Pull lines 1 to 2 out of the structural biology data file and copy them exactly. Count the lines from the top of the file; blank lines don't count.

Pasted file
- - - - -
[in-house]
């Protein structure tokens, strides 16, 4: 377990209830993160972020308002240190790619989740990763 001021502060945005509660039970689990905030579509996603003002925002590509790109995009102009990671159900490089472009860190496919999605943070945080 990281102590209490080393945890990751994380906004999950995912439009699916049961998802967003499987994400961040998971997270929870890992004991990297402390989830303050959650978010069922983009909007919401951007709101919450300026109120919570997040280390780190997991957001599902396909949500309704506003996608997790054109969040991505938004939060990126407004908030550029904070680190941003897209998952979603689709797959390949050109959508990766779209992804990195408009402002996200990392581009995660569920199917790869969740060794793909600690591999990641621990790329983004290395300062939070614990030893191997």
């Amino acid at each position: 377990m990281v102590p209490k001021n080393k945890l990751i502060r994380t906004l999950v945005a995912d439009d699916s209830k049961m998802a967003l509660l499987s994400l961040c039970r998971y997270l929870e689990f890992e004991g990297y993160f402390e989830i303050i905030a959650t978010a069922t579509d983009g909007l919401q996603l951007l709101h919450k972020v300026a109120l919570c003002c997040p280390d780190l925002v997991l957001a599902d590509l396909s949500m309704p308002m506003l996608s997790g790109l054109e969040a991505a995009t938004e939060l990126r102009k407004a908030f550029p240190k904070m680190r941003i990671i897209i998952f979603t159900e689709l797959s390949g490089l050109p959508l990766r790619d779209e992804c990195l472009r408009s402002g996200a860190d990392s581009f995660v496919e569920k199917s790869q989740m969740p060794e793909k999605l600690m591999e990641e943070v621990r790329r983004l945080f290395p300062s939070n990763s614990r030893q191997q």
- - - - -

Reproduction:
[in-house]
């Protein structure tokens, strides 16, 4: 377990209830993160972020308002240190790619989740990763 001021502060945005509660039970689990905030579509996603003002925002590509790109995009102009990671159900490089472009860190496919999605943070945080 990281102590209490080393945890990751994380906004999950995912439009699916049961998802967003499987994400961040998971997270929870890992004991990297402390989830303050959650978010069922983009909007919401951007709101919450300026109120919570997040280390780190997991957001599902396909949500309704506003996608997790054109969040991505938004939060990126407004908030550029904070680190941003897209998952979603689709797959390949050109959508990766779209992804990195408009402002996200990392581009995660569920199917790869969740060794793909600690591999990641621990790329983004290395300062939070614990030893191997």